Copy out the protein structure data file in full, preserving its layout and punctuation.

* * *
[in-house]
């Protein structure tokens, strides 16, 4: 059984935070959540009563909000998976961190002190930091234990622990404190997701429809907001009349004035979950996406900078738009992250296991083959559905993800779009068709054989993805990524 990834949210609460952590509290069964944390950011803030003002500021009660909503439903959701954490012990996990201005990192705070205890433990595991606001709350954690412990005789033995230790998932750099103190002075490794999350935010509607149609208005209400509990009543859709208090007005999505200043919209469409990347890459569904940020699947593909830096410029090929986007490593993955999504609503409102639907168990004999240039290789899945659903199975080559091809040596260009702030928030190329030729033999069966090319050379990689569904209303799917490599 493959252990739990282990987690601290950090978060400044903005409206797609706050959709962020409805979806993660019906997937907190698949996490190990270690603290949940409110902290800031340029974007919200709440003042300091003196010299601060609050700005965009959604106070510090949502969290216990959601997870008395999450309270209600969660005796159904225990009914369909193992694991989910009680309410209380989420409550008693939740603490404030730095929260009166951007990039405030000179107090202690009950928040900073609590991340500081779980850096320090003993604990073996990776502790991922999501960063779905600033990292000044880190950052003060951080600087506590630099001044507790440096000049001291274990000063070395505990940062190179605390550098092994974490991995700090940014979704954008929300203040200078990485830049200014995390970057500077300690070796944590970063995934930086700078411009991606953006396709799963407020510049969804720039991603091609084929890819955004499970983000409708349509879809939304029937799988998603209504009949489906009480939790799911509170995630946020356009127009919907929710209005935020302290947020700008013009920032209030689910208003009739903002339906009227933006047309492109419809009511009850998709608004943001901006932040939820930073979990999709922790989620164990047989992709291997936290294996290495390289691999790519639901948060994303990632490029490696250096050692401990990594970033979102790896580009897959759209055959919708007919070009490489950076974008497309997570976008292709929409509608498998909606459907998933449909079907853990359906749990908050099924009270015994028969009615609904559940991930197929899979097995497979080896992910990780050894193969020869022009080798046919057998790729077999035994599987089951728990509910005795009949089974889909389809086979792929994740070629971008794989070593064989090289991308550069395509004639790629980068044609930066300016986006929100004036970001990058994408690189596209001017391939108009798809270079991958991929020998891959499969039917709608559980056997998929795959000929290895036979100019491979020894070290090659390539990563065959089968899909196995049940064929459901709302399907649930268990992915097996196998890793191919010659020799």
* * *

[in-house]
């Protein structure tokens, strides 16, 4: 059984935070959540009563909000998976961190002190930091234990622990404190997701429809907001009349004035979950996406900078738009992250296991083959559905993800779009068709054989993805990524 990834949210609460952590509290069964944390950011803030003002500021009660909503439903959701954490012990996990201005990192705070205890433990595991606001709350954690412990005789033995230790998932750099103190002075490794999350935010509607149609208005209400509990009543859709208090007005999505200043919209469409990347890459569904940020699947593909830096410029090929986007490593993955999504609503409102639907168990004999240039290789899945659903199975080559091809040596260009702030928030190329030729033999069966090319050379990689569904209303799917490599 493959252990739990282990987690601290950090978060400044903005409206797609706050959709962020409805979806993660019906997937907190698949996490190990270690603290949940409110902290800031340029974007919200709440003042300091003196010299601060609050700005965009959604106070510090949502969290216990959601997870008395999450309270209600969660005796159904225990009914369909193992694991989910009680309410209380989420409550008693939740603490404030730095929260009166951007990039405030000179107090202690009950928040900073609590991340500081779980850096320090003993604990073996990776502790991922999501960063779905600033990292000044880190950052003060951080600087506590630099001044507790440096000049001291274990000063070395505990940062190179605390550098092994974490991995700090940014979704954008929300203040200078990485830049200014995390970057500077300690070796944590970063995934930086700078411009991606953006396709799963407020510049969804720039991603091609084929890819955004499970983000409708349509879809939304029937799988998603209504009949489906009480939790799911509170995630946020356009127009919907929710209005935020302290947020700008013009920032209030689910208003009739903002339906009227933006047309492109419809009511009850998709608004943001901006932040939820930073979990999709922790989620164990047989992709291997936290294996290495390289691999790519639901948060994303990632490029490696250096050692401990990594970033979102790896580009897959759209055959919708007919070009490489950076974008497309997570976008292709929409509608498998909606459907998933449909079907853990359906749990908050099924009270015994028969009615609904559940991930197929899979097995497979080896992910990780050894193969020869022009080798046919057998790729077999035994599987089951728990509910005795009949089974889909389809086979792929994740070629971008794989070593064989090289991308550069395509004639790629980068044609930066300016986006929100004036970001990058994408690189596209001017391939108009798809270079991958991929020998891959499969039917709608559980056997998929795959000929290895036979100019491979020894070290090659390539990563065959089968899909196995049940064929459901709302399907649930268990992915097996196998890793191919010659020799």